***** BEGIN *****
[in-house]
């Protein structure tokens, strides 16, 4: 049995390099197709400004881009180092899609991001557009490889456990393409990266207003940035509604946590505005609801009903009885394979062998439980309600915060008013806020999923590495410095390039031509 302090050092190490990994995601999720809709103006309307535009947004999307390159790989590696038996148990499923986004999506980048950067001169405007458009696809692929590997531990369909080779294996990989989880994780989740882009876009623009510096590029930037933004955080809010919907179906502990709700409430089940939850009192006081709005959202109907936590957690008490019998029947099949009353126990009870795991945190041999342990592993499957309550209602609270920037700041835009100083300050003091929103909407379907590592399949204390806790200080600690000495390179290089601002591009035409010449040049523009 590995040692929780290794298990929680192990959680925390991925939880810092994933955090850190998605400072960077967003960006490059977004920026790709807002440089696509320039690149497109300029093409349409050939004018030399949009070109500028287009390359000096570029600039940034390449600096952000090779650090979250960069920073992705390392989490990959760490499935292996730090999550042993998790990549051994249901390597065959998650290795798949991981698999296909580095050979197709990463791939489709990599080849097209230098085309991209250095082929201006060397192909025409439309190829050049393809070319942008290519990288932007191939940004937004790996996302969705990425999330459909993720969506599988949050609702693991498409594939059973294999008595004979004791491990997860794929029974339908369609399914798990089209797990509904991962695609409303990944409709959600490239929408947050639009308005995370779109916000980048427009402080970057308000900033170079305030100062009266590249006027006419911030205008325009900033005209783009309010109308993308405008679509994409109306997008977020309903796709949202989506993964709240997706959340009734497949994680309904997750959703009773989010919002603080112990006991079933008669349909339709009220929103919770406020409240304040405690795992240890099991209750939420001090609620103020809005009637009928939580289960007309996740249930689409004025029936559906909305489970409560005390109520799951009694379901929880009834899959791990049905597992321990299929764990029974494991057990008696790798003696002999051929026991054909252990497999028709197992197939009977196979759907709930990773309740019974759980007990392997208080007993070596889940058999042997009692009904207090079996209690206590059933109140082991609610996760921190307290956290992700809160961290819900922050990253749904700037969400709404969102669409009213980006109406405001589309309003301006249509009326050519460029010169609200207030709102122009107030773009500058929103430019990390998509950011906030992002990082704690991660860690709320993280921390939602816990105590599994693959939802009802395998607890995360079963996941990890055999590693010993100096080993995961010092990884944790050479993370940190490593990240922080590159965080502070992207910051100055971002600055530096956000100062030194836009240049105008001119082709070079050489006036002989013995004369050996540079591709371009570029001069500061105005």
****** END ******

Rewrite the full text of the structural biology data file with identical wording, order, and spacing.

[in-house]
């Protein structure tokens, strides 16, 4: 049995390099197709400004881009180092899609991001557009490889456990393409990266207003940035509604946590505005609801009903009885394979062998439980309600915060008013806020999923590495410095390039031509 302090050092190490990994995601999720809709103006309307535009947004999307390159790989590696038996148990499923986004999506980048950067001169405007458009696809692929590997531990369909080779294996990989989880994780989740882009876009623009510096590029930037933004955080809010919907179906502990709700409430089940939850009192006081709005959202109907936590957690008490019998029947099949009353126990009870795991945190041999342990592993499957309550209602609270920037700041835009100083300050003091929103909407379907590592399949204390806790200080600690000495390179290089601002591009035409010449040049523009 590995040692929780290794298990929680192990959680925390991925939880810092994933955090850190998605400072960077967003960006490059977004920026790709807002440089696509320039690149497109300029093409349409050939004018030399949009070109500028287009390359000096570029600039940034390449600096952000090779650090979250960069920073992705390392989490990959760490499935292996730090999550042993998790990549051994249901390597065959998650290795798949991981698999296909580095050979197709990463791939489709990599080849097209230098085309991209250095082929201006060397192909025409439309190829050049393809070319942008290519990288932007191939940004937004790996996302969705990425999330459909993720969506599988949050609702693991498409594939059973294999008595004979004791491990997860794929029974339908369609399914798990089209797990509904991962695609409303990944409709959600490239929408947050639009308005995370779109916000980048427009402080970057308000900033170079305030100062009266590249006027006419911030205008325009900033005209783009309010109308993308405008679509994409109306997008977020309903796709949202989506993964709240997706959340009734497949994680309904997750959703009773989010919002603080112990006991079933008669349909339709009220929103919770406020409240304040405690795992240890099991209750939420001090609620103020809005009637009928939580289960007309996740249930689409004025029936559906909305489970409560005390109520799951009694379901929880009834899959791990049905597992321990299929764990029974494991057990008696790798003696002999051929026991054909252990497999028709197992197939009977196979759907709930990773309740019974759980007990392997208080007993070596889940058999042997009692009904207090079996209690206590059933109140082991609610996760921190307290956290992700809160961290819900922050990253749904700037969400709404969102669409009213980006109406405001589309309003301006249509009326050519460029010169609200207030709102122009107030773009500058929103430019990390998509950011906030992002990082704690991660860690709320993280921390939602816990105590599994693959939802009802395998607890995360079963996941990890055999590693010993100096080993995961010092990884944790050479993370940190490593990240922080590159965080502070992207910051100055971002600055530096956000100062030194836009240049105008001119082709070079050489006036002989013995004369050996540079591709371009570029001069500061105005």